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Regime-switching in expectations over the business cycle

  • Gwen Eudey
  • Roberto Perli

In this paper the authors argue that a plausible reason why output and other major U.S. macroeconomic time series seem to follow a Markov switching process might be strictly related to expectations. The authors show that a time series of expectations of future output from the Survey of Professional Forecasters is the only one among the many they analyze that has switching properties compatible with those of output. Starting from this empirical evidence the authors present a business cycle model with shocks to expectations (sunspots) that produces time series with the same properties as the U.S. data.

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Paper provided by Federal Reserve Bank of Philadelphia in its series Working Papers with number 99-17.

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Date of creation: 1999
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Handle: RePEc:fip:fedpwp:99-17
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  1. Rogerson, Richard, 1988. "Indivisible labor, lotteries and equilibrium," Journal of Monetary Economics, Elsevier, vol. 21(1), pages 3-16, January.
  2. Roberto Perli, 1995. "Indeterminacy, Home Production, and the Business Cycle: a Calibrated Analysis," Home Pages _042, University of Pennsylvania.
  3. Diebold, Francis X & Rudebusch, Glenn D, 1989. "Scoring the Leading Indicators," The Journal of Business, University of Chicago Press, vol. 62(3), pages 369-91, July.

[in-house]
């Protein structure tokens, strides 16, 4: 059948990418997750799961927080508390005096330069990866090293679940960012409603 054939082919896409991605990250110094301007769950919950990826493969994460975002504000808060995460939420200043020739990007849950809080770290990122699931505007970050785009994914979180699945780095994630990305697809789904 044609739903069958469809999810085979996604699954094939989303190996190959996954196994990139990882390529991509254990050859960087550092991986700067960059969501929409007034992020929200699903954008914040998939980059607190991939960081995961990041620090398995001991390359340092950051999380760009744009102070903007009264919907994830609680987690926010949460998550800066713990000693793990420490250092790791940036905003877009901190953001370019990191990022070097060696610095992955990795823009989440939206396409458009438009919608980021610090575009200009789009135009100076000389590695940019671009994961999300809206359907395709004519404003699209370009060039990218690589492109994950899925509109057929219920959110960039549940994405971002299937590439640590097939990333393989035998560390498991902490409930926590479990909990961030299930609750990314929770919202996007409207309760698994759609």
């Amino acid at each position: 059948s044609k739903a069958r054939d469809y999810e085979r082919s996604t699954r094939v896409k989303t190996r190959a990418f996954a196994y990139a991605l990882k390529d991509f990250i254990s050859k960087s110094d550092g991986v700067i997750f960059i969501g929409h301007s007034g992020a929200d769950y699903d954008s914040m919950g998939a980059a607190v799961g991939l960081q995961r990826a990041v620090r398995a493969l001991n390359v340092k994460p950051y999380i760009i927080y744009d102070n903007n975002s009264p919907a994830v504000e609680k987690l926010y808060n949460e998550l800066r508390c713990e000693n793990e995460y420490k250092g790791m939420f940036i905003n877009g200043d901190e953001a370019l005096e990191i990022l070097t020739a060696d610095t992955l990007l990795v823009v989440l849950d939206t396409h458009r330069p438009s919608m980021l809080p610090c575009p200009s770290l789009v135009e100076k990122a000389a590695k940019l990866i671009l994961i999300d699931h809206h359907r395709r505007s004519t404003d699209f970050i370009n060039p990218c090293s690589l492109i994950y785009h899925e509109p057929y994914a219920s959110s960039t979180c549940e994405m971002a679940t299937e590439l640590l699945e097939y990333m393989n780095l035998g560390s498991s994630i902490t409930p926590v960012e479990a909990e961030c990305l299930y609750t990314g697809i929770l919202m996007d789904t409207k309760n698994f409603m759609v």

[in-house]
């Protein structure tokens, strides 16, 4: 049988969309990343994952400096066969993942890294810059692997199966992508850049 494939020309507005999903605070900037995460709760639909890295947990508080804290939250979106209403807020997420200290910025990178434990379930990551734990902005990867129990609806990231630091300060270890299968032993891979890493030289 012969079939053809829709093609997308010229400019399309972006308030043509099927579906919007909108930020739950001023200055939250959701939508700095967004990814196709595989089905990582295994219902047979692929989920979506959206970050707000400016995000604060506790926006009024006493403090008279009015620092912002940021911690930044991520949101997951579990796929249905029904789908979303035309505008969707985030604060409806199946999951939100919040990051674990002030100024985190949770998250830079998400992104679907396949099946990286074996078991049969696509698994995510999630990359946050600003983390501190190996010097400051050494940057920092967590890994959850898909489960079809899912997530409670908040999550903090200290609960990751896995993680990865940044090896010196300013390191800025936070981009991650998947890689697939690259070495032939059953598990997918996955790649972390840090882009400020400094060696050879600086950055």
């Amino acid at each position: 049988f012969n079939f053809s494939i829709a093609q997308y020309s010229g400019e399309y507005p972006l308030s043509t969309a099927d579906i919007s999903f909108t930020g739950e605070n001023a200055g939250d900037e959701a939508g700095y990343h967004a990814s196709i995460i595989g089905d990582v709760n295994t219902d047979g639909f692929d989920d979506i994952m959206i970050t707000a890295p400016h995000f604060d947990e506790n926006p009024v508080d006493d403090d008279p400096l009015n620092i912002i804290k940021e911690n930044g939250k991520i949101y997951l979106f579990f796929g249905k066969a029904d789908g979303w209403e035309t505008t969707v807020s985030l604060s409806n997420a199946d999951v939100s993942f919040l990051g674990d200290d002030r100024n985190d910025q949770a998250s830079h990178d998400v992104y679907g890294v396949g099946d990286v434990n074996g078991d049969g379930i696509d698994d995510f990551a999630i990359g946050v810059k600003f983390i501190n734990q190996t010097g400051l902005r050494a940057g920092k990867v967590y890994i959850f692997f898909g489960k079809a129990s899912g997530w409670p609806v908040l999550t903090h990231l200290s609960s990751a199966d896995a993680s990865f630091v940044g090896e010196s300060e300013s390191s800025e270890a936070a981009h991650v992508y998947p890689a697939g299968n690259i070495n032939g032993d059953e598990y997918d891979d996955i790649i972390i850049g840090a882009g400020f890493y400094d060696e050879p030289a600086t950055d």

4. Rotemberg, Julio J & Woodford, Michael, 1996. "Real-Business-Cycle Models and the Forecastable Movements in Output, Hours, and Consumption," American Economic Review, American Economic Association, vol. 86(1), pages 71-89, March.
  5. Farmer Roger E. A. & Guo Jang-Ting, 1994. "Real Business Cycles and the Animal Spirits Hypothesis," Journal of Economic Theory, Elsevier, vol. 63(1), pages 42-72, June.
  6. Andrew J. Filardo, 1993. "Business cycle phases and their transitional dynamics," Research Working Paper 93-14, Federal Reserve Bank of Kansas City.
  7. Ellen McGrattan & Richard Rogerson & Randall Wright, 1993. "Household production and taxation in the stochastic growth model," Staff Report 166, Federal Reserve Bank of Minneapolis.
  8. Finn E. Kydland & Edward C. Prescott, 1994. "The computational experiment: an econometric tool," Staff Report 178, Federal Reserve Bank of Minneapolis.
  9. John G. Matsusaka & Argia M. Sbordone, 1993. "Consumer confidence and economic fluctuations," Working Paper Series, Macroeconomic Issues 93-13, Federal Reserve Bank of Chicago.
  10. Hamilton, James D, 1989. "A New Approach to the Economic Analysis of Nonstationary Time Series and the Business Cycle," Econometrica, Econometric Society, vol. 57(2), pages 357-84, March.
  11. Gary Hansen, 2010. "Indivisible Labor and the Business Cycle," Levine's Working Paper Archive 233, David K. Levine.
  12. Craig Burnside & Martin Eichenbaum, 1994. "Factor Hoarding and the Propagation of Business Cycles Shocks," NBER Working Papers 4675, National Bureau of Economic Research, Inc.
  13. Perli, Roberto, 1998. "Increasing returns, home production and persistence of business cycles," Journal of Economic Dynamics and Control, Elsevier, vol. 22(4), pages 519-543, April.
  14. Greenwood, J. & Hercowitz, Z., 1991. "The Allocation of Capital and Time Over the Business Cycle," RCER Working Papers 268, University of Rochester - Center for Economic Research (RCER).
  15. Martin Evans & Paul Wachtel, 1993. "Inflation regimes and the sources of inflation uncertainty," Proceedings, Federal Reserve Bank of Cleveland, pages 475-520.
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